The leaders of Britain and Italy, both in political trouble at home, met in London to issue a strong defense of their involvement in Iraq. British Prime Minister Tony Blair and his Italian counterpart, Silvio Berlusconi, brushed aside concerns they might harbor about their political futures.

Mr. Blair faces a potentially embarrassing report, to be released Wednesday, on British intelligence failures before the Iraq invasion.

But he told a news conference he would do nothing different, despite the failure to discover weapons of mass destruction in Iraq, Mr. Blair's main reason for joining the war.

"I feel very much as I did 18 months ago," he said. "I think it is very difficult to look at Iraq today, look at Iraq under Saddam, and say we would be better off, the world would be safer and more secure, if Saddam were still in charge of Iraq."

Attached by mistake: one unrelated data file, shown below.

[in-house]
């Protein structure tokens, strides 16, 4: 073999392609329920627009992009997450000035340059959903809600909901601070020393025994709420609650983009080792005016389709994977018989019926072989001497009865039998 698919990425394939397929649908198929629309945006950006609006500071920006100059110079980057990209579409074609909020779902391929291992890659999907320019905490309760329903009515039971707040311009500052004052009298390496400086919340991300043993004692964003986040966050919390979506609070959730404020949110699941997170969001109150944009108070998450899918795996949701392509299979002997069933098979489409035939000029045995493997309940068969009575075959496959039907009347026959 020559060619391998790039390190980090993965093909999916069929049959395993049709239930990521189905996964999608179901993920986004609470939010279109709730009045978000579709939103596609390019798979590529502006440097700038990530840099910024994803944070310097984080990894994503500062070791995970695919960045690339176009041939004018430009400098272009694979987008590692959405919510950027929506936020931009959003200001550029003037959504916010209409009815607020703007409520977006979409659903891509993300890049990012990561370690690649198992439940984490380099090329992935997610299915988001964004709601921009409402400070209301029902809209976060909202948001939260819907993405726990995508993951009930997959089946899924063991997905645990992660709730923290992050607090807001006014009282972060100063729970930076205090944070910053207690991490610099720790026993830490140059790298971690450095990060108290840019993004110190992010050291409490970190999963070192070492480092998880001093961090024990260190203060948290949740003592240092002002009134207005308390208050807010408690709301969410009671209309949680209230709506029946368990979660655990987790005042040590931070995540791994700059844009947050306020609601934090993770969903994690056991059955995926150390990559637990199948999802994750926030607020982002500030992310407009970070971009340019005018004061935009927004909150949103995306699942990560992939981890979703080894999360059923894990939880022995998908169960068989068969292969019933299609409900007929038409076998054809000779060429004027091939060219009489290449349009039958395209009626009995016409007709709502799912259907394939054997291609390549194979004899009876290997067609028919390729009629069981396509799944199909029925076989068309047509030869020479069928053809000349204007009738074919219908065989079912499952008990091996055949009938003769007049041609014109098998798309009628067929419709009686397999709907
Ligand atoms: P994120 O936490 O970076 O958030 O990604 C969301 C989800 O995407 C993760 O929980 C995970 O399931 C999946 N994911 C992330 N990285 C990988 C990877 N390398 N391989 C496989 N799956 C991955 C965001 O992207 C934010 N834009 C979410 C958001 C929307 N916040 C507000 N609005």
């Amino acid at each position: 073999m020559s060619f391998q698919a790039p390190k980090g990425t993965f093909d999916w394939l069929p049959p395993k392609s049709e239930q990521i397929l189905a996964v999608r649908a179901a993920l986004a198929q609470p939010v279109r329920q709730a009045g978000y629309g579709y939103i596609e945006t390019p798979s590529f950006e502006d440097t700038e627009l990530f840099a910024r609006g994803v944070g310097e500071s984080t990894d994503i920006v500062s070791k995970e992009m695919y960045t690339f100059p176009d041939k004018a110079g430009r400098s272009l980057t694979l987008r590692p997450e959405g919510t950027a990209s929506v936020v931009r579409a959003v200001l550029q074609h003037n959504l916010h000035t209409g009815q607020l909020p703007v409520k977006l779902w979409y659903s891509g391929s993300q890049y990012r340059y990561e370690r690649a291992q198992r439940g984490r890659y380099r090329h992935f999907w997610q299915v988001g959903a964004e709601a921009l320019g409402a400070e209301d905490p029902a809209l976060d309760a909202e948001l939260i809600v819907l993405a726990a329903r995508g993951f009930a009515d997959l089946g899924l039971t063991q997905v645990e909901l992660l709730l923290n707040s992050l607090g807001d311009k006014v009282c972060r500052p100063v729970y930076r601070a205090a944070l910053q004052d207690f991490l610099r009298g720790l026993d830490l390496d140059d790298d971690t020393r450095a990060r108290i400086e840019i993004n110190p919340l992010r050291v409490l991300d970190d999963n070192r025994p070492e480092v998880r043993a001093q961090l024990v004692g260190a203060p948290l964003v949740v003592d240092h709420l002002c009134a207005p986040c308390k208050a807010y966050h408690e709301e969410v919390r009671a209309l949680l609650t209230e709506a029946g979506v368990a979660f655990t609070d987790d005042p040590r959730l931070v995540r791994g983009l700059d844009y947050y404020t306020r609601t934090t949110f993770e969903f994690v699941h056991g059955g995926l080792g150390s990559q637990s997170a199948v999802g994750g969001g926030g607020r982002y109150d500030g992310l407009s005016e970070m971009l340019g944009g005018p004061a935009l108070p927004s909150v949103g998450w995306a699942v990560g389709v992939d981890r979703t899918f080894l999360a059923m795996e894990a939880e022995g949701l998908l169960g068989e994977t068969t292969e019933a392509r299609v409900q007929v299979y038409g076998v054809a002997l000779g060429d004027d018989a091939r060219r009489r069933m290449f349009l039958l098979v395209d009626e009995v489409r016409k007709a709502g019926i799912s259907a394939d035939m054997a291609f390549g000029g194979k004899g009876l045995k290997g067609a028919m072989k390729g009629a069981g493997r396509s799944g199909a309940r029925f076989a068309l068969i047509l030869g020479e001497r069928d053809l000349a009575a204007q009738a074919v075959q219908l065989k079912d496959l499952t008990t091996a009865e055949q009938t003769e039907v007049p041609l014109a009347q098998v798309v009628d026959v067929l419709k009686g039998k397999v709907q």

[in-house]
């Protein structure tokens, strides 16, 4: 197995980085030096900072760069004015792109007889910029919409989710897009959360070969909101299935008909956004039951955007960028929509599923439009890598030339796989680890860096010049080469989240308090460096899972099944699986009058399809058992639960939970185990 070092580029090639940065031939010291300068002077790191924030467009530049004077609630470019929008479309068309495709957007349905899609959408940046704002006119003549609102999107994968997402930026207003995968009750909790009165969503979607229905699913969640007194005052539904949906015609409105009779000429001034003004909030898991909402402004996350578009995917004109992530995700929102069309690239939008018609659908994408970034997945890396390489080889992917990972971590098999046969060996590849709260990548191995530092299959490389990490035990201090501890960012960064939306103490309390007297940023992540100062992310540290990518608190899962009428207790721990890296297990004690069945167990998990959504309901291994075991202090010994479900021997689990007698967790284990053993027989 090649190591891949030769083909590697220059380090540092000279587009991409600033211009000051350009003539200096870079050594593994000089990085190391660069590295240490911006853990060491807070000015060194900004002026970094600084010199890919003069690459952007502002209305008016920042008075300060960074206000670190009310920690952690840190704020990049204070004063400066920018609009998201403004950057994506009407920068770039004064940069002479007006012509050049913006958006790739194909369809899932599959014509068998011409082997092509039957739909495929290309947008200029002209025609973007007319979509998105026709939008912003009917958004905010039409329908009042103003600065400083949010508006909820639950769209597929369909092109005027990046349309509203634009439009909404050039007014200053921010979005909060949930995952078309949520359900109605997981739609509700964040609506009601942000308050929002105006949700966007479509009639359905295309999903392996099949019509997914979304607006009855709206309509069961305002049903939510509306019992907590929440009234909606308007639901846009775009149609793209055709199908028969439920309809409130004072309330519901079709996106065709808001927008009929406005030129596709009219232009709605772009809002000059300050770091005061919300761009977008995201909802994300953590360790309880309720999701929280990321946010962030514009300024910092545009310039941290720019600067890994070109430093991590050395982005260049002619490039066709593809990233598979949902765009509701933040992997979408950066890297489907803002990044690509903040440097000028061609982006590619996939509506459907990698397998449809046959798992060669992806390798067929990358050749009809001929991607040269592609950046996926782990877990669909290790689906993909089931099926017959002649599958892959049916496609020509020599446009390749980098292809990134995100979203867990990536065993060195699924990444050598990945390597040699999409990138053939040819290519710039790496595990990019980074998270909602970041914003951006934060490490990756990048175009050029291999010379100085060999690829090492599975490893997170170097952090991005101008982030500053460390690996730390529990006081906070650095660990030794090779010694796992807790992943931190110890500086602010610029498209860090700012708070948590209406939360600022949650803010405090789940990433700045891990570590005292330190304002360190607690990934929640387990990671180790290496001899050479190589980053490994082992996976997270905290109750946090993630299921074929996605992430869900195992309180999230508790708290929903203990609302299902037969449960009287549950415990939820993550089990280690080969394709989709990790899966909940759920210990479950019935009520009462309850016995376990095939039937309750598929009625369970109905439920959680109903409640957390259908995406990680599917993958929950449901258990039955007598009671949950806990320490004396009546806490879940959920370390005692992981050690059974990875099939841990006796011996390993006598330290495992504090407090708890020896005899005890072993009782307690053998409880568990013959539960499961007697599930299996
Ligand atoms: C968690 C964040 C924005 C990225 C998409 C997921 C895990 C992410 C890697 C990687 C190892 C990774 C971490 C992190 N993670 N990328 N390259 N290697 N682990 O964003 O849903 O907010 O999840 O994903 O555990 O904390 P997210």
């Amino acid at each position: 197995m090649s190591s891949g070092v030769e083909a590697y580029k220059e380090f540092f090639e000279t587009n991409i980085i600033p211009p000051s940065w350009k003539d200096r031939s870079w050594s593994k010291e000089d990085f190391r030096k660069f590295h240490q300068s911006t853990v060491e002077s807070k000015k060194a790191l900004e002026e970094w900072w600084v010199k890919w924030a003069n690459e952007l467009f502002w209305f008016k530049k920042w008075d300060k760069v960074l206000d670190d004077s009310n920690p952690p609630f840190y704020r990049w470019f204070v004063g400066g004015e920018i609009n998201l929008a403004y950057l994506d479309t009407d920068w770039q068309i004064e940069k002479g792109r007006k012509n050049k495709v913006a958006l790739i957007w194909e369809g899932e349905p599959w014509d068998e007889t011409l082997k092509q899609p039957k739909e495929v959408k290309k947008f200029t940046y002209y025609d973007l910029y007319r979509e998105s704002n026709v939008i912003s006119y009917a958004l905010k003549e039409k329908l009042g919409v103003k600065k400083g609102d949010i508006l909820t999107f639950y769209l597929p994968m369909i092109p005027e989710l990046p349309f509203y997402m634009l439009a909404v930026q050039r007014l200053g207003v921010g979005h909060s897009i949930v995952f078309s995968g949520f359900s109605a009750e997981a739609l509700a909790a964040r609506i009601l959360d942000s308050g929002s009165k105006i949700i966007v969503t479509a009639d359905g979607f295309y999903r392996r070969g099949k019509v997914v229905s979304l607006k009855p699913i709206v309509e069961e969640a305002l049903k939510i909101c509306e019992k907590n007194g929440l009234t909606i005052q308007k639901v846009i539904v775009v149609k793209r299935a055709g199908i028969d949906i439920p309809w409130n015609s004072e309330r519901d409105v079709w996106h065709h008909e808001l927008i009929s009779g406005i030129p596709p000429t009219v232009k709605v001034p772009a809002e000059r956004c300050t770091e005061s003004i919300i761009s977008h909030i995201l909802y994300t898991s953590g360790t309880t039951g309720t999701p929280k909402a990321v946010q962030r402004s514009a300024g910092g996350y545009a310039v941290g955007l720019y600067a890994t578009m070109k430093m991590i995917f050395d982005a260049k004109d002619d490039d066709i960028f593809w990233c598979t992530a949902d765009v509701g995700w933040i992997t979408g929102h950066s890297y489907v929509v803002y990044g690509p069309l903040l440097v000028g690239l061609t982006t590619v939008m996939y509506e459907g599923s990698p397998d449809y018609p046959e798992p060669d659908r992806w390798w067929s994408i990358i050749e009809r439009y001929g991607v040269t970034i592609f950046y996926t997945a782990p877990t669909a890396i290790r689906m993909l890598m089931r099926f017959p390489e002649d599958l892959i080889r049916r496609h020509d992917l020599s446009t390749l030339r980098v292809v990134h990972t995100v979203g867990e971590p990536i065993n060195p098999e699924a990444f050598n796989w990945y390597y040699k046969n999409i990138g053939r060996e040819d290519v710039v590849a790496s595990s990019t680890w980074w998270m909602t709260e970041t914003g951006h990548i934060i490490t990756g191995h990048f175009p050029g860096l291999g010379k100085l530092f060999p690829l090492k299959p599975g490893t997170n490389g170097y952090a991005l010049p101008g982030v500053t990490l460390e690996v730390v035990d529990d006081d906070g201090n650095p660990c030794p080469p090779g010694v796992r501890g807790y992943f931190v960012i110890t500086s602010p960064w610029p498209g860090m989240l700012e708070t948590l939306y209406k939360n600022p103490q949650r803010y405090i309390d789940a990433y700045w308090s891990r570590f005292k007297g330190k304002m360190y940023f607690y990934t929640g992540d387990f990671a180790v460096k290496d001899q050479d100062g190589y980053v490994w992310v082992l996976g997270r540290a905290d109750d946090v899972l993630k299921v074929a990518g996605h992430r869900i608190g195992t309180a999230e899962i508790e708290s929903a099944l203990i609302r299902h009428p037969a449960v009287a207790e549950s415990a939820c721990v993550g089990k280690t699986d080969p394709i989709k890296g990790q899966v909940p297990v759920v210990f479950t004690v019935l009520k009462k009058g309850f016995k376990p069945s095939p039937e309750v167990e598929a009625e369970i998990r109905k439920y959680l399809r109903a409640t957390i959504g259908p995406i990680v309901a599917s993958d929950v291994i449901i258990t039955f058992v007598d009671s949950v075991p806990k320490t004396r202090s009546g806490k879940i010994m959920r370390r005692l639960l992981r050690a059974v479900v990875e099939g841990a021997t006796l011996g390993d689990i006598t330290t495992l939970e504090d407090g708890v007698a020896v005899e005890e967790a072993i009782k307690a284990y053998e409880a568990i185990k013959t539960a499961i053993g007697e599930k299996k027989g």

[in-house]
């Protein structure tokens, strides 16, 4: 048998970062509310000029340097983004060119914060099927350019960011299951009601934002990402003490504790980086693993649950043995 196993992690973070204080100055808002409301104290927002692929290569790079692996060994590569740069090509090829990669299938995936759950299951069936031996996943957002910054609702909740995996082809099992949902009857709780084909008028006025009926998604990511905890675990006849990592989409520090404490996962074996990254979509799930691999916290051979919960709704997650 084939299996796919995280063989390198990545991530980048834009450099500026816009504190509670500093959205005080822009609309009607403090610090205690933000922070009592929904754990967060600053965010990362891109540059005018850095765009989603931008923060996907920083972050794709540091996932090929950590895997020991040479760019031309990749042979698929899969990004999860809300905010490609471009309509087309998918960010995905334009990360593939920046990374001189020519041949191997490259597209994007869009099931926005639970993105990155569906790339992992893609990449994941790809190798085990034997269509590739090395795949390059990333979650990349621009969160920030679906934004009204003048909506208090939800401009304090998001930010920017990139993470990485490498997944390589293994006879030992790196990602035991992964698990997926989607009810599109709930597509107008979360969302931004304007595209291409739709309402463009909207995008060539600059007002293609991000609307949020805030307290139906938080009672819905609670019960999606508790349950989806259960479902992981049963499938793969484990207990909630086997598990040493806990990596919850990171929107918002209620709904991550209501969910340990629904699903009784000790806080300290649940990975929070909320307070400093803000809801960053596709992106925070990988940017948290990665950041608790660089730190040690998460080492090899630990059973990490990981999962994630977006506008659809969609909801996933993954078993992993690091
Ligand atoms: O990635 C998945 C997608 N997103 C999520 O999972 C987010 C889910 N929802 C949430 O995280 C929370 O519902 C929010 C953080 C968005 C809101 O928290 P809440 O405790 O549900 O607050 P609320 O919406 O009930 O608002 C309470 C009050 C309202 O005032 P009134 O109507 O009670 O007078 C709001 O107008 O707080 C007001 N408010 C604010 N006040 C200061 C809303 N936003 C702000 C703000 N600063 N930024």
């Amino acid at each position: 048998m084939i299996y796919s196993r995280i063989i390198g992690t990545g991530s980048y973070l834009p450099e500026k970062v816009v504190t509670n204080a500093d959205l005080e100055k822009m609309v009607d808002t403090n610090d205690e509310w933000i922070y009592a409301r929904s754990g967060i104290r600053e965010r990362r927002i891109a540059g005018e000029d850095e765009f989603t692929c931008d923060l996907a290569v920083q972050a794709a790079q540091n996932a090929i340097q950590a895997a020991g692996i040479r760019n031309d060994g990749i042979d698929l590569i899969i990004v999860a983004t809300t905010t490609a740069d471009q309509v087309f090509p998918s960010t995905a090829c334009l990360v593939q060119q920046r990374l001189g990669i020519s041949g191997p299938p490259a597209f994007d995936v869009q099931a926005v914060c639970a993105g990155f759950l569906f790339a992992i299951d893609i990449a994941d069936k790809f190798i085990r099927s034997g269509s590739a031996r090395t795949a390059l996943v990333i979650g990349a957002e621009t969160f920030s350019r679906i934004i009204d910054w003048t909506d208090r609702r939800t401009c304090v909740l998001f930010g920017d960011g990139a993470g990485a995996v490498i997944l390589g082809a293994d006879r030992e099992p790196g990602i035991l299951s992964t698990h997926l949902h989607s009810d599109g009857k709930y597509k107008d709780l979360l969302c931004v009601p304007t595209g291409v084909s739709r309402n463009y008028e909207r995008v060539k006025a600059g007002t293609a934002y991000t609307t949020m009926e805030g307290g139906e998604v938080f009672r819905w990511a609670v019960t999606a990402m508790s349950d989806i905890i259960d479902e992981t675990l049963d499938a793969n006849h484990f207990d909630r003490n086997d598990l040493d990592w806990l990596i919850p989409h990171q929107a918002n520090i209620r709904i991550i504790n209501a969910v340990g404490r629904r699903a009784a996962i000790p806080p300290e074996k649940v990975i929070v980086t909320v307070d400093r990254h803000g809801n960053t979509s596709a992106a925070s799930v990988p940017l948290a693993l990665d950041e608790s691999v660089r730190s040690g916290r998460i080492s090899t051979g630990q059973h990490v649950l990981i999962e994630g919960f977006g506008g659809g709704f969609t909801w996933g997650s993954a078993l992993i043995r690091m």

Mr. Berlusconi agreed that the future of Iraq is brighter with Saddam Hussein out of power. He spoke through an interpreter.

"Iraq, for most of its citizens, is a nation that is breathing again and is looking, hopefully, to a democratic future," he said. "We really need to look forward. What we are doing in Iraq guarantees the transition towards democracy."

Mr. Berlusconi was in London leaving behind a tattered governing coalition and the worst political crisis since he took office three years ago.

The Italian leader told reporters he will appear in parliament Wednesday in Rome to answer questions about how long he will hold on to the economics portfolio, which he assumed earlier this month when his finance minister resigned.